In a public place:

“Public Place” could be anywhere, but as used here, it is usually a bar. People go to bars to drink, and folks are not always at their best when they’ve been imbibing. Police may be doing a “bar check,” or they may have gotten a complaint from the management. Either way, they may take an interest in you. As stated in car stops, you must identify yourself. Don’t talk about anything else, or even attempt to talk your way out of anything. If the cops are going arrest you, simply go along and ask for your lawyer. Once again: do not talk with the police, and ask for your lawyer.

In the police car, or at the police station:

Did you know that in California, the police can secretly record your conversation while you’re in custody without your permission? One of the oldest tricks in the book for police is to leave two or more suspects “alone” in a police car or interrogation room, and then record the inevitable incriminating conversation between the defendants. I’ve had clients who have talked their way right into prison in situations like these, even when the cops had little other evidence to use. And those recorded statements are, with few exceptions, admissible in court against you. If you take the advice of a “jailhouse lawyer” and talk or try to get your stories straight, you’re going to have a very unpleasant surprise in court. Don’t talk, and ask for a lawyer, period.

Over the telephone:

Your statements made in telephone conversations and on voicemails can’t be used against you, right? Not necessarily. They can be used against you just like the cops’ recording of your statements if your are in custody. Or the cops may have secured a valid warrant to tap your phone. All that’s needed as a foundation for the prosecutor to use these telephonic statements in court is authentication and (incriminating) relevancy. Don’t make statements over the phone, on voicemails, answering machines, in emails, texting, or any other way of transmitting or recording a statement. And, again, ask for a lawyer immediately if you’re being questioned or if you’re arrested.

The “Off-The-Record” interview by police:

The best detectives are also the best salespeople in the world. They can get things out of a suspect before he or she knows what’s happened. There is no such thing as an “off-the-record” conversation with the police. And if you’re free to go at any time, they don’t even have to advise you of your Miranda Rights (“You have the right to remain silent,” and so forth). No matter how likable or sympathetic an officer may seem, his or her job is to get as much evidence against as possible. Also, the police have recently been using – with great success – a macho-oriented taunt of male suspects by telling them to “Man-Up” to the charge and admit everything. Does it even need to be said that exercising your right to remain silent has nothing to do with anyone’s courage? Don’t talk to the police, and ask for a lawyer as soon as possible.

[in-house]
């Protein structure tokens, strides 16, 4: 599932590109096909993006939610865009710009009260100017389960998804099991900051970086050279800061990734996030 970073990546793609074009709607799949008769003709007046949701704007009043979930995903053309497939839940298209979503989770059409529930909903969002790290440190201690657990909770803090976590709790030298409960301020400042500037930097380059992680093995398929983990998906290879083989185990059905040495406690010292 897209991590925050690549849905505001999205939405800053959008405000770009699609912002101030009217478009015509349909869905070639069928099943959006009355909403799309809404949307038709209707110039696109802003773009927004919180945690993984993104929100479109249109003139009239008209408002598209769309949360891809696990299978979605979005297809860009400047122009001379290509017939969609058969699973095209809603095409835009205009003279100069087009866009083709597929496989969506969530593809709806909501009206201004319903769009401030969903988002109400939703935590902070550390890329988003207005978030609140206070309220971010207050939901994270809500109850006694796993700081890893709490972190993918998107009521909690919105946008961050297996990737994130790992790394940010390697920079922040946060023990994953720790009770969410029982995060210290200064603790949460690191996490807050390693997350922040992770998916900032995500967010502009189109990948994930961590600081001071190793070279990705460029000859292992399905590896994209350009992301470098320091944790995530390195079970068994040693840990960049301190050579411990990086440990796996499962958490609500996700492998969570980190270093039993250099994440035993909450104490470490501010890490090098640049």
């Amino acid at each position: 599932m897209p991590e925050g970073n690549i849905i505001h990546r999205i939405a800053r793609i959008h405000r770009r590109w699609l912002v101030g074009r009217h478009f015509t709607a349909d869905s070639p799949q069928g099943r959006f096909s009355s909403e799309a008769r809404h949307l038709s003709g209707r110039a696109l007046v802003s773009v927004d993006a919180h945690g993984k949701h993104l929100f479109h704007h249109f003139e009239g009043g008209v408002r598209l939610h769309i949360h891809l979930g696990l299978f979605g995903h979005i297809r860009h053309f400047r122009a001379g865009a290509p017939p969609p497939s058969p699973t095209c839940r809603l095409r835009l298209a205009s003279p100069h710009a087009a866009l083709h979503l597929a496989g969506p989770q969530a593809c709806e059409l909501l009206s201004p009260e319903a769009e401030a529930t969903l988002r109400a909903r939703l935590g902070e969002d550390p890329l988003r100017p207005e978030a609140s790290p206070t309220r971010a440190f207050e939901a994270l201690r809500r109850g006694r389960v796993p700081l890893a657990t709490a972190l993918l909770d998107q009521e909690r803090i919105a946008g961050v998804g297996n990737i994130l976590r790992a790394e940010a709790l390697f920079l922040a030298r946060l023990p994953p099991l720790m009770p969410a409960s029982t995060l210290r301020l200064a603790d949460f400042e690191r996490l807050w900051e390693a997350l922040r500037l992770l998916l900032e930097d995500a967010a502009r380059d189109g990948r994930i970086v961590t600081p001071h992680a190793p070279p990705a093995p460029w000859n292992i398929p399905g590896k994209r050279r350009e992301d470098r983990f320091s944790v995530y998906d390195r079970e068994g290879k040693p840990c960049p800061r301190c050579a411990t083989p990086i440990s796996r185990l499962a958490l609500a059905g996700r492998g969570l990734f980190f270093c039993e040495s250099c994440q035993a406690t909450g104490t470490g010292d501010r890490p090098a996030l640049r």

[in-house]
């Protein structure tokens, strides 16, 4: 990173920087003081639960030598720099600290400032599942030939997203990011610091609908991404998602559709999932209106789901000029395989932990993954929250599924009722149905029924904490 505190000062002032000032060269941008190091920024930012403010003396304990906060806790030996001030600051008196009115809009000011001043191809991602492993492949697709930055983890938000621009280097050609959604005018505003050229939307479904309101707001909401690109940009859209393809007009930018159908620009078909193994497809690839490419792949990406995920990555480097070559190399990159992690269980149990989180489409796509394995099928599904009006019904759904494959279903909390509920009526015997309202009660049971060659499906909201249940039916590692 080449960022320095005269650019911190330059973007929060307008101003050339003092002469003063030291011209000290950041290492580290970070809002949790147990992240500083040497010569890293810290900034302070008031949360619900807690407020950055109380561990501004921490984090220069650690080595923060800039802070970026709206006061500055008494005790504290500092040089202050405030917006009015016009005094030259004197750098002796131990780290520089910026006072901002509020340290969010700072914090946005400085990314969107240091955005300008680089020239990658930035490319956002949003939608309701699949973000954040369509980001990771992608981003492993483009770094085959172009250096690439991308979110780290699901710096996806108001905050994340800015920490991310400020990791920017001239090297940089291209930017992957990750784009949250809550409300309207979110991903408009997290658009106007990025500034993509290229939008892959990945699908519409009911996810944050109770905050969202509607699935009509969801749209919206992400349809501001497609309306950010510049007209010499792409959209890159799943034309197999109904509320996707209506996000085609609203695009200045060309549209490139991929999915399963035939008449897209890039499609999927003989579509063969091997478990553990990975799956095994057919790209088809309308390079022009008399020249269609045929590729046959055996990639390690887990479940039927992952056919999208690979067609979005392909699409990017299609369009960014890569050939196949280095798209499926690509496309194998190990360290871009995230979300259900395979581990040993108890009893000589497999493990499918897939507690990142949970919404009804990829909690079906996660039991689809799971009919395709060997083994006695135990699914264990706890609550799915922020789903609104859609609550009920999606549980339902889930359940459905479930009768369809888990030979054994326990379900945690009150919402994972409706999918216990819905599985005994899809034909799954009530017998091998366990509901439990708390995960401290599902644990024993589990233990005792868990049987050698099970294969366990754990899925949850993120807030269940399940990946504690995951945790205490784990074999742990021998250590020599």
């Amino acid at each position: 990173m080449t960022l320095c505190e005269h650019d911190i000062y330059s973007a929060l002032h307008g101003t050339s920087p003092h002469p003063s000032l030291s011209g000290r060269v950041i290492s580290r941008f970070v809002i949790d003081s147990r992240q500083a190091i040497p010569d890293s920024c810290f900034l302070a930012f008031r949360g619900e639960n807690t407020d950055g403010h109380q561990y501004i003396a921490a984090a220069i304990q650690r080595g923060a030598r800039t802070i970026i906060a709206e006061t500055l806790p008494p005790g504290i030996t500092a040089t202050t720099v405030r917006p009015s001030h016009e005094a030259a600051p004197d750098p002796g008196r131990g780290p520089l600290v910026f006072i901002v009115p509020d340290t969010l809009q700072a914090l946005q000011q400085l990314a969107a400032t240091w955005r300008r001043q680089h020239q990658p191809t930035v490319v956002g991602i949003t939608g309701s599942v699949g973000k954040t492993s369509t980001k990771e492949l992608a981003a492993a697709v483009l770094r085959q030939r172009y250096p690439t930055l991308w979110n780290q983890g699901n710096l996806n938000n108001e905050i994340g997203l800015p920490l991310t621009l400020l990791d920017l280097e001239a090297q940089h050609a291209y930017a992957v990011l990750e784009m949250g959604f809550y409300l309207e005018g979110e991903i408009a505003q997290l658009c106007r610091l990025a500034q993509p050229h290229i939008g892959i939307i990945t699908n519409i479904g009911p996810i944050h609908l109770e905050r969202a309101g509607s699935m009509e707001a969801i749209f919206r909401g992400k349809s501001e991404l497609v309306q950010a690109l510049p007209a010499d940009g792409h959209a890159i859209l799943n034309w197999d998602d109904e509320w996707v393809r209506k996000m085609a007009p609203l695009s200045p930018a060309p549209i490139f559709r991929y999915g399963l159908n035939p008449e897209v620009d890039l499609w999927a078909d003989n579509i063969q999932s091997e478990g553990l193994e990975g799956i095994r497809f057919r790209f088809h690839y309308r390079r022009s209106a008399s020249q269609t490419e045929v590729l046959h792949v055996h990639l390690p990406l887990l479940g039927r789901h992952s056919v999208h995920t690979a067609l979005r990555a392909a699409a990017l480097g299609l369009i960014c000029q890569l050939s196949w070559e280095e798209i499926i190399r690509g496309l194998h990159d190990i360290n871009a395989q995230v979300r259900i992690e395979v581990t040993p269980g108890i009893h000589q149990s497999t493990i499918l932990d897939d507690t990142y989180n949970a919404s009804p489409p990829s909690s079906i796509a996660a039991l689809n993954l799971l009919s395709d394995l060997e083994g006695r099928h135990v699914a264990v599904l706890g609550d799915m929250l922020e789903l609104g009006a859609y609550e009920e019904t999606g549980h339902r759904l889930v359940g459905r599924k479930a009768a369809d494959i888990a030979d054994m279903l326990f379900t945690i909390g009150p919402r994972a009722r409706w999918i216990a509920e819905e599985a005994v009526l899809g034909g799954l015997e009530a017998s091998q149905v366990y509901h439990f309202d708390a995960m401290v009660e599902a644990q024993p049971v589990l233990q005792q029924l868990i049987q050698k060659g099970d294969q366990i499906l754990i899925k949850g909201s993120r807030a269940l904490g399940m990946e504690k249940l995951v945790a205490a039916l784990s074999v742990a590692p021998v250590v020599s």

Is it safe to talk with the police if I haven’t been read my Miranda Rights?

No. If decide to take the perilous step of becoming your own lawyer and deciding when it’s safe to talk with the police, such as before your “rights” were given to you, you have the biggest fool in the world for a client. Certain things must take place before the police are required to advise of your rights, and this is not the forum to discuss the very complex sets of facts giving rise to this requirement. Just be advised that if you decide to talk to the police, other than identifying yourself, you will handcuff your defense lawyer later in court.

What about talking with my fellow inmates or family members?

Inmates sell other inmates’ statements to the cops for leniency in their own case. Your statements to another inmate are definitely admissible in court against you. Also, there is no legal “privilege” between family members (except a spouse), and unless they are your lawyer or clergy person, please do not talk about things that may come up in court as your admission, or even confession. Again, your statements (except truly privileged ones) may be recorded by the authorities in California and used against you in court.